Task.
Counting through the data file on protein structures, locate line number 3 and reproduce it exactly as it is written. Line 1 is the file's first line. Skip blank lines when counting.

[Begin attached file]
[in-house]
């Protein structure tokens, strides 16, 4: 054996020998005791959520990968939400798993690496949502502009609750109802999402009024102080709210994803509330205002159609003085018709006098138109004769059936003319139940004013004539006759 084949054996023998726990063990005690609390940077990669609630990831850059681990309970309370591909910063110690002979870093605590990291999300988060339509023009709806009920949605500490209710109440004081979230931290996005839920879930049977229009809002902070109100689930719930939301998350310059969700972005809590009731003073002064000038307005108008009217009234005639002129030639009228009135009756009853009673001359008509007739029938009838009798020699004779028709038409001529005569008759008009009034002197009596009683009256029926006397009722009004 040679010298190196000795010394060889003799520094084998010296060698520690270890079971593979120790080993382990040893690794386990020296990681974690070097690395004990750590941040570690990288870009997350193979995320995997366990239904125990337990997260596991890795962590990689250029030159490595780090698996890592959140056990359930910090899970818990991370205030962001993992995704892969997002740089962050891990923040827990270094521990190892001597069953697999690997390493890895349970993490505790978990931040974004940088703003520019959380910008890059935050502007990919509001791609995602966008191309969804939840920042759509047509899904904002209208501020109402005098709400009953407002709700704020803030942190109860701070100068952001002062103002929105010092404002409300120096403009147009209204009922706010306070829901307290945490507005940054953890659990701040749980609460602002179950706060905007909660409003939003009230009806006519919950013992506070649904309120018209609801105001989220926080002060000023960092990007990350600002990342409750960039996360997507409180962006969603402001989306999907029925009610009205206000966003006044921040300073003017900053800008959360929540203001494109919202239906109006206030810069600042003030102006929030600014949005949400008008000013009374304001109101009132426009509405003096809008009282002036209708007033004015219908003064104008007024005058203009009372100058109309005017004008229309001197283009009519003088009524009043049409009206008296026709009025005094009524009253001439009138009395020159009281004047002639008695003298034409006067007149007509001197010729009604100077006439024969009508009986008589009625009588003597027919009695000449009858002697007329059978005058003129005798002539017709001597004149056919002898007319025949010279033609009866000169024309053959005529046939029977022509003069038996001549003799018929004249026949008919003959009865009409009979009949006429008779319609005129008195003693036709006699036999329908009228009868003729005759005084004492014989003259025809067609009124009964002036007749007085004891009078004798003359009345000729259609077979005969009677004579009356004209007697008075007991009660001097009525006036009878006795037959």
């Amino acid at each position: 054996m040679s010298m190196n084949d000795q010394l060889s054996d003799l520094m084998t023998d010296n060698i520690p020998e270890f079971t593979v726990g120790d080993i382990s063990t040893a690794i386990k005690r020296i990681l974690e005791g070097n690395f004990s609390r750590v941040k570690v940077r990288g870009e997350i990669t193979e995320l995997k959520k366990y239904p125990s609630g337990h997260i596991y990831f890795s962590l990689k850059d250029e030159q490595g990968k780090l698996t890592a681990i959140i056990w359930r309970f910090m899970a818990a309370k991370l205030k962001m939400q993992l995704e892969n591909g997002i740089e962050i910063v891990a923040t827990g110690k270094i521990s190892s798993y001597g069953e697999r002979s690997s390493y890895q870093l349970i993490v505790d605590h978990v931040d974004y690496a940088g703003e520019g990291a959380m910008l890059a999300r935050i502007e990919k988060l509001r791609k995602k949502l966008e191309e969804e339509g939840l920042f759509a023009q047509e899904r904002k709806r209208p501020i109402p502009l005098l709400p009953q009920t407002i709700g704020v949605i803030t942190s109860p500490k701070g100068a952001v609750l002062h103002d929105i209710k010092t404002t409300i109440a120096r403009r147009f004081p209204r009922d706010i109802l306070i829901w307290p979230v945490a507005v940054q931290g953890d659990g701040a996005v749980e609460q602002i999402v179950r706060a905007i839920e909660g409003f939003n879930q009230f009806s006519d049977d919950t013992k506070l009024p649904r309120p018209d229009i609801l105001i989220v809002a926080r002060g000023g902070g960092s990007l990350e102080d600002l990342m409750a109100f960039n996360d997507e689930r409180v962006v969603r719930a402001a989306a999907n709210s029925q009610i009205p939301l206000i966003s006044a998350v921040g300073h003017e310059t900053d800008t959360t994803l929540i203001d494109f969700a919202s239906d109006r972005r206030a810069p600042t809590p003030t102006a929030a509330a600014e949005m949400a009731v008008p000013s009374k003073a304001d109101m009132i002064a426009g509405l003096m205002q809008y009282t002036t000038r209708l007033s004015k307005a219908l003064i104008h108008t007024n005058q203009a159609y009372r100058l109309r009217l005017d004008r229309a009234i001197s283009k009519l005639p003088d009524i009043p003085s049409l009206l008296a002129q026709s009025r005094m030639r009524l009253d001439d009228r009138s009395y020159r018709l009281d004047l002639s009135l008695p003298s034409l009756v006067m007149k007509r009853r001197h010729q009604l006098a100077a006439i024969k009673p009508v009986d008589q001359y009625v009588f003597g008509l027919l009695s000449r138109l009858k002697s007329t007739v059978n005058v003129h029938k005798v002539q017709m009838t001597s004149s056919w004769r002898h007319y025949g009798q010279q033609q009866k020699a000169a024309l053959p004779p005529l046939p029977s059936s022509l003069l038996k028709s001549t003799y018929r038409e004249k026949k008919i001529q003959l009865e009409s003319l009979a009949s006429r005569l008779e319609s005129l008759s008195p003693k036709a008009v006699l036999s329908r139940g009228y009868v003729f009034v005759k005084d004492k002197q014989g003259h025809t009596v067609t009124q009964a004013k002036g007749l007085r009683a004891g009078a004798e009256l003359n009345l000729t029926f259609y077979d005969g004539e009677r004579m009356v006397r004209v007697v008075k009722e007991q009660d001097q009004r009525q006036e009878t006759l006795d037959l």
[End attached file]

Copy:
């Amino acid at each position: 054996m040679s010298m190196n084949d000795q010394l060889s054996d003799l520094m084998t023998d010296n060698i520690p020998e270890f079971t593979v726990g120790d080993i382990s063990t040893a690794i386990k005690r020296i990681l974690e005791g070097n690395f004990s609390r750590v941040k570690v940077r990288g870009e997350i990669t193979e995320l995997k959520k366990y239904p125990s609630g337990h997260i596991y990831f890795s962590l990689k850059d250029e030159q490595g990968k780090l698996t890592a681990i959140i056990w359930r309970f910090m899970a818990a309370k991370l205030k962001m939400q993992l995704e892969n591909g997002i740089e962050i910063v891990a923040t827990g110690k270094i521990s190892s798993y001597g069953e697999r002979s690997s390493y890895q870093l349970i993490v505790d605590h978990v931040d974004y690496a940088g703003e520019g990291a959380m910008l890059a999300r935050i502007e990919k988060l509001r791609k995602k949502l966008e191309e969804e339509g939840l920042f759509a023009q047509e899904r904002k709806r209208p501020i109402p502009l005098l709400p009953q009920t407002i709700g704020v949605i803030t942190s109860p500490k701070g100068a952001v609750l002062h103002d929105i209710k010092t404002t409300i109440a120096r403009r147009f004081p209204r009922d706010i109802l306070i829901w307290p979230v945490a507005v940054q931290g953890d659990g701040a996005v749980e609460q602002i999402v179950r706060a905007i839920e909660g409003f939003n879930q009230f009806s006519d049977d919950t013992k506070l009024p649904r309120p018209d229009i609801l105001i989220v809002a926080r002060g000023g902070g960092s990007l990350e102080d600002l990342m409750a109100f960039n996360d997507e689930r409180v962006v969603r719930a402001a989306a999907n709210s029925q009610i009205p939301l206000i966003s006044a998350v921040g300073h003017e310059t900053d800008t959360t994803l929540i203001d494109f969700a919202s239906d109006r972005r206030a810069p600042t809590p003030t102006a929030a509330a600014e949005m949400a009731v008008p000013s009374k003073a304001d109101m009132i002064a426009g509405l003096m205002q809008y009282t002036t000038r209708l007033s004015k307005a219908l003064i104008h108008t007024n005058q203009a159609y009372r100058l109309r009217l005017d004008r229309a009234i001197s283009k009519l005639p003088d009524i009043p003085s049409l009206l008296a002129q026709s009025r005094m030639r009524l009253d001439d009228r009138s009395y020159r018709l009281d004047l002639s009135l008695p003298s034409l009756v006067m007149k007509r009853r001197h010729q009604l006098a100077a006439i024969k009673p009508v009986d008589q001359y009625v009588f003597g008509l027919l009695s000449r138109l009858k002697s007329t007739v059978n005058v003129h029938k005798v002539q017709m009838t001597s004149s056919w004769r002898h007319y025949g009798q010279q033609q009866k020699a000169a024309l053959p004779p005529l046939p029977s059936s022509l003069l038996k028709s001549t003799y018929r038409e004249k026949k008919i001529q003959l009865e009409s003319l009979a009949s006429r005569l008779e319609s005129l008759s008195p003693k036709a008009v006699l036999s329908r139940g009228y009868v003729f009034v005759k005084d004492k002197q014989g003259h025809t009596v067609t009124q009964a004013k002036g007749l007085r009683a004891g009078a004798e009256l003359n009345l000729t029926f259609y077979d005969g004539e009677r004579m009356v006397r004209v007697v008075k009722e007991q009660d001097q009004r009525q006036e009878t006759l006795d037959l």